LIBS has been extensively used in space exploration for investigating extraterrestrial bodies, such as meteorites, using a calibration-free (CF-LIBS) approach 5. LIBS systems can also be expected to take center stage on future missions to Mars. It will be critical in future Mars missions to be able to understand Martian ecology with complete chemical and mineral analysis 6.
Industrial Applications for LIBS
It is an established fact that LIBS is a highly regarded research tool, but this measurement technique has significant applications even in industrial environments.
Metal alloys and metals are used to transfer electrical signals in semiconductor components. Thin film coatings and substrates applied to the wafer are needed for manufacturing these increasingly complex devices.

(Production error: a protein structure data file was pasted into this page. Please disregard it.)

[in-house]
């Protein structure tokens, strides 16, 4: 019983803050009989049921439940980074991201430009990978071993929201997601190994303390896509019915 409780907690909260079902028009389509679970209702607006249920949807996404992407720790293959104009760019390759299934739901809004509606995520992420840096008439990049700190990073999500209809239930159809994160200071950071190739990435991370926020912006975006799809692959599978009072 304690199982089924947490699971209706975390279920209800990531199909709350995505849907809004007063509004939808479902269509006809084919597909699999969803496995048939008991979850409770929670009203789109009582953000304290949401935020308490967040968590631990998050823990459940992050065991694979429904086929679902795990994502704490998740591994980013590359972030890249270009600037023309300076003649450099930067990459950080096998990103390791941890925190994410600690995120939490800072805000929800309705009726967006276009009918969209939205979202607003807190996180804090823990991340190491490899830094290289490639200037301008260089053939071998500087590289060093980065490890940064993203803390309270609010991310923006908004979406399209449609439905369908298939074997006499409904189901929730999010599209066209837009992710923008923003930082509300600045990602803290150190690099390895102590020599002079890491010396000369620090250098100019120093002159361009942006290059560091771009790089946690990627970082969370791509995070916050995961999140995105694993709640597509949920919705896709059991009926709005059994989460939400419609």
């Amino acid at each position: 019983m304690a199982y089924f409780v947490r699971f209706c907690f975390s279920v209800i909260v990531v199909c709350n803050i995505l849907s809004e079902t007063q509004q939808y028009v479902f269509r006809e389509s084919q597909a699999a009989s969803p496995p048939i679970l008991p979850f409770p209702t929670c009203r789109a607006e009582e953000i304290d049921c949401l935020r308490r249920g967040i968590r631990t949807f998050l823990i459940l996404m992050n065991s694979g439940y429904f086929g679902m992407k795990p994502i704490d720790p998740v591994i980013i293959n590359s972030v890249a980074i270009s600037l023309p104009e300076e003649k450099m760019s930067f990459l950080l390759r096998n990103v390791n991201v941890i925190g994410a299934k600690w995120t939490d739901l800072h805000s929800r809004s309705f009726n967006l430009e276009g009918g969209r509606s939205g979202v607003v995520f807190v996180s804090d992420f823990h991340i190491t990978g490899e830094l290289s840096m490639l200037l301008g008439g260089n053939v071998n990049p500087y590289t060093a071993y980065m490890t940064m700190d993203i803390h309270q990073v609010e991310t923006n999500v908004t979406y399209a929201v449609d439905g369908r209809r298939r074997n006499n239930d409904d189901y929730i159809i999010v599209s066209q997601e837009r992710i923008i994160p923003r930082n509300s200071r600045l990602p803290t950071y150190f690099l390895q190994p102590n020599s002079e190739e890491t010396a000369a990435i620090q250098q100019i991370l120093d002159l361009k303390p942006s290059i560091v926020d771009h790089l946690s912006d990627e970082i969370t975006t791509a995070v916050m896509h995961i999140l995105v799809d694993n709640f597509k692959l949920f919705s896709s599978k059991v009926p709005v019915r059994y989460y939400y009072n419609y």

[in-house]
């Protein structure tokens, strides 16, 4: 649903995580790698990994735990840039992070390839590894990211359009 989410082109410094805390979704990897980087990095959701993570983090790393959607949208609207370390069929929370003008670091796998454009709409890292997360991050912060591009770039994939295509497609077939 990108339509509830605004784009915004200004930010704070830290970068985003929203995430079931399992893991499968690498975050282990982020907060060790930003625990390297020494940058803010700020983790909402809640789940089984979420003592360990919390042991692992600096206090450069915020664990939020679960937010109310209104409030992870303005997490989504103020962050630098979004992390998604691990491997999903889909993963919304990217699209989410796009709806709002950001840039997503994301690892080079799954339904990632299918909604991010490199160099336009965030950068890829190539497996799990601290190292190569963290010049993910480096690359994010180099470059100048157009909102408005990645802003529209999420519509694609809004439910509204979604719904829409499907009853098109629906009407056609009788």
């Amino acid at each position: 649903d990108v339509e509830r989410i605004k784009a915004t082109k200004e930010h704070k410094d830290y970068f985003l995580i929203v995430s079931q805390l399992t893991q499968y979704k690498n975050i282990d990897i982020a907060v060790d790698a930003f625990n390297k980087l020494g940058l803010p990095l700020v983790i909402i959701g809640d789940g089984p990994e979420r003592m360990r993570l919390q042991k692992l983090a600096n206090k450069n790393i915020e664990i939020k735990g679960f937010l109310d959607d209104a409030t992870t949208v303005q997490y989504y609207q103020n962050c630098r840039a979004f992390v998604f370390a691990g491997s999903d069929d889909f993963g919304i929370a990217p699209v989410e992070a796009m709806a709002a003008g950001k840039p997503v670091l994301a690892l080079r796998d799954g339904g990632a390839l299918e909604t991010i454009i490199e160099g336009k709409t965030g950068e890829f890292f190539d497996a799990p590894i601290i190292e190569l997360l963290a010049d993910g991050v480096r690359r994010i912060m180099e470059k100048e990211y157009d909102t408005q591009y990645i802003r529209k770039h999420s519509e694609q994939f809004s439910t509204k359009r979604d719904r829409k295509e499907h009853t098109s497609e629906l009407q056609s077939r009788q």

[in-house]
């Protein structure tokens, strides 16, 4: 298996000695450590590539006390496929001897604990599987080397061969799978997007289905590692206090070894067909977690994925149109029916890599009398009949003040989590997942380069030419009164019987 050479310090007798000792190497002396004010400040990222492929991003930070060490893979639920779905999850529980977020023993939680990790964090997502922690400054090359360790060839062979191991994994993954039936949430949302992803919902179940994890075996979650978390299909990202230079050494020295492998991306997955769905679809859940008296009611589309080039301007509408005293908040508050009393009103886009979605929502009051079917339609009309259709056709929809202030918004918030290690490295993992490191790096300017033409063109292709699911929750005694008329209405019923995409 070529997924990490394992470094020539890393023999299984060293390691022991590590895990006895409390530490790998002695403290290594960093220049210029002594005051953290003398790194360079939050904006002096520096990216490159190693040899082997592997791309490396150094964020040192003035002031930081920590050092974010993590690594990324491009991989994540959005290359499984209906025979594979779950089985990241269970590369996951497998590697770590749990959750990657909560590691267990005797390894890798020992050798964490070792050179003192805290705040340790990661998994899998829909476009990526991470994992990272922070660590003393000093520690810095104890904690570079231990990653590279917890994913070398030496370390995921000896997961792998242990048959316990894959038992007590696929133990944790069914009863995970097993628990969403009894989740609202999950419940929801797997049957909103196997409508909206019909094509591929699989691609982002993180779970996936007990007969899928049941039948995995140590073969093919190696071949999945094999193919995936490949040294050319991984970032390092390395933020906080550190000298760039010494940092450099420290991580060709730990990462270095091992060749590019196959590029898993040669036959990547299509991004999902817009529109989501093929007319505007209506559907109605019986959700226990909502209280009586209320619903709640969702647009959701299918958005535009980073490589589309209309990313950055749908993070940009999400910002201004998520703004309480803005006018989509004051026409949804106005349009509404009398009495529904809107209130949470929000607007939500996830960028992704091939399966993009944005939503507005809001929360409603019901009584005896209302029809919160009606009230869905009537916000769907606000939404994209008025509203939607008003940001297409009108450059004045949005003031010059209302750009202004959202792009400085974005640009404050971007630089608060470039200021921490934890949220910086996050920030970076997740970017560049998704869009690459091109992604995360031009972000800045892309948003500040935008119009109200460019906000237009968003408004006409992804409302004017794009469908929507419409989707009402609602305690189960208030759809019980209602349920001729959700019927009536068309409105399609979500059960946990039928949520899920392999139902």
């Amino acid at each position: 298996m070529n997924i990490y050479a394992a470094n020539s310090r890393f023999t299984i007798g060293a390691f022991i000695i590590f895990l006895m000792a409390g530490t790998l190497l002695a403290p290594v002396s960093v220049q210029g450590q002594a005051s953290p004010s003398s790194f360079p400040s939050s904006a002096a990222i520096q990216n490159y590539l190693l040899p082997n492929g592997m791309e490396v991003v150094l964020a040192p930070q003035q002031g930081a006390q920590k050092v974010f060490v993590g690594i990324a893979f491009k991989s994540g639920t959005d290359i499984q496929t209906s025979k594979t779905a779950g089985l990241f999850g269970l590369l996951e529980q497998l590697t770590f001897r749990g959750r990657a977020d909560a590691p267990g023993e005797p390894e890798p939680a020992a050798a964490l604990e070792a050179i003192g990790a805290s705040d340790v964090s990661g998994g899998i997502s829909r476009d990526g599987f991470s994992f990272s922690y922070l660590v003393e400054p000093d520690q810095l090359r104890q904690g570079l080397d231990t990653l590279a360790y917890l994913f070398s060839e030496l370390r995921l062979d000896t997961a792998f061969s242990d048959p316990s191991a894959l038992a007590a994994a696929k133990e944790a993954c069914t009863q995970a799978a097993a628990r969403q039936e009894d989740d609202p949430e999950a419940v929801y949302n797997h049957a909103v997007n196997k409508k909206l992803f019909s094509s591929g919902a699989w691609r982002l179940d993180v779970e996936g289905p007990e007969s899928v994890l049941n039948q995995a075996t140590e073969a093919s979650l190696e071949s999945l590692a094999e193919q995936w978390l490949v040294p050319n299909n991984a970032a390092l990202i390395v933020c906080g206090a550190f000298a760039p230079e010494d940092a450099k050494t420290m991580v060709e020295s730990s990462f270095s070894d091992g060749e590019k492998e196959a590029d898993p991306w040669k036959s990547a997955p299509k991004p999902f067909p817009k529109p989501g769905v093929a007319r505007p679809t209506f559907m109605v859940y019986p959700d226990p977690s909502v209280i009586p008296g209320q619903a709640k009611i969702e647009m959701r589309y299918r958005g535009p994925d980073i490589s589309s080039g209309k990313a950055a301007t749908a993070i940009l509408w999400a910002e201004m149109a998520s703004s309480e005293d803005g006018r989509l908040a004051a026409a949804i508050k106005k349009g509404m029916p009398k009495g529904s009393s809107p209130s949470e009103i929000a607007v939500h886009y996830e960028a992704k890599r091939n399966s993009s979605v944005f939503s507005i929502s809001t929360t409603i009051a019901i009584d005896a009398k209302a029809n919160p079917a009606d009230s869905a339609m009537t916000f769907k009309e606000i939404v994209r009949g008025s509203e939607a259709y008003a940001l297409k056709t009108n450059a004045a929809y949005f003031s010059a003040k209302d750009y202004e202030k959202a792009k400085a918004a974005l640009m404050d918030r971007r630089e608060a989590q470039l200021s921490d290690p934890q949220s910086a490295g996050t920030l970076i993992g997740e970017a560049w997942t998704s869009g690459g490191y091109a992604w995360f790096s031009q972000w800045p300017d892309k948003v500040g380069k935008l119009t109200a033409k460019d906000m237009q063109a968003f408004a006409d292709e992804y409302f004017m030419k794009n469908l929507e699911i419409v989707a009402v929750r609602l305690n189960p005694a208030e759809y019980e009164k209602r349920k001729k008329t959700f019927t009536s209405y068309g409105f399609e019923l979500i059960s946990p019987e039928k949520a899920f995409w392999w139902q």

These films which usually are around a few hundred nanometers thick are deposited onto a silicon wafer before and after treatments, such as thermal cycling to strengthen it. LIBS can be used in semiconductor wafer and coating characterization and quality control.
LIBS, as a minimally destructive technique, may be used in the validation and characterization of gemstones. Laser beam shaping permits micro ablations of materials such that the measurement spot size is 50 microns in diameter.
LIBS perfectly meets the requirements of the metallurgical and mining industries. The potential for high speed sampling without sample preparation enables in line analysis of metal alloys and ores during extraction and processing. The Avantes EVO electronics platform enables high speed USB3, or gigabit ethernet communication with a control system is well suited for such applications.
LIBS, like several other technologies, has experienced accelerating advancements over the past 10 years, and will continue to discover new applications and uses in the future. Avantes, a key global player in the design and manufacturing of high-quality LIBS spectrometers, is excited to be an ideal partner for years to come.